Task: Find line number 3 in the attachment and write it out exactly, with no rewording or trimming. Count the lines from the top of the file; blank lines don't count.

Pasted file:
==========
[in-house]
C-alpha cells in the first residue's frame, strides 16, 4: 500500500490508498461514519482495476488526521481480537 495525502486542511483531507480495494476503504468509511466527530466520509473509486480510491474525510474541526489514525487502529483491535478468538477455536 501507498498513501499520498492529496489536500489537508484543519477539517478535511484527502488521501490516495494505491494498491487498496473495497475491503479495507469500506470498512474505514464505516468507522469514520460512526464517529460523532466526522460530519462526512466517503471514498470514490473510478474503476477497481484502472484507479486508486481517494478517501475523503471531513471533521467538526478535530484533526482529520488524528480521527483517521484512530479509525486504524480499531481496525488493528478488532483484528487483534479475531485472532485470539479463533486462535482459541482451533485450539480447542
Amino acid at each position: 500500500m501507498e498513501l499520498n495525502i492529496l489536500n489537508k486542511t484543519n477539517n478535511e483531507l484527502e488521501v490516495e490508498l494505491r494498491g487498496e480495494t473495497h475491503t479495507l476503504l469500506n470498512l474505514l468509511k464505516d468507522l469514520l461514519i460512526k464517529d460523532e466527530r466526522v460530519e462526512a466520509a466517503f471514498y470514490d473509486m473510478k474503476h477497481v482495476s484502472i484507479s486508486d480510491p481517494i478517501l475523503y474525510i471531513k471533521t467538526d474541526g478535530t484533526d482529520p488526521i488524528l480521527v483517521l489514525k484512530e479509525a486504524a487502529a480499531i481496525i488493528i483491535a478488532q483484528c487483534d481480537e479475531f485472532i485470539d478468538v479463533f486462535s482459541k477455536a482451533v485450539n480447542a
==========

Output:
Amino acid at each position: 500500500m501507498e498513501l499520498n495525502i492529496l489536500n489537508k486542511t484543519n477539517n478535511e483531507l484527502e488521501v490516495e490508498l494505491r494498491g487498496e480495494t473495497h475491503t479495507l476503504l469500506n470498512l474505514l468509511k464505516d468507522l469514520l461514519i460512526k464517529d460523532e466527530r466526522v460530519e462526512a466520509a466517503f471514498y470514490d473509486m473510478k474503476h477497481v482495476s484502472i484507479s486508486d480510491p481517494i478517501l475523503y474525510i471531513k471533521t467538526d474541526g478535530t484533526d482529520p488526521i488524528l480521527v483517521l489514525k484512530e479509525a486504524a487502529a480499531i481496525i488493528i483491535a478488532q483484528c487483534d481480537e479475531f485472532i485470539d478468538v479463533f486462535s482459541k477455536a482451533v485450539n480447542a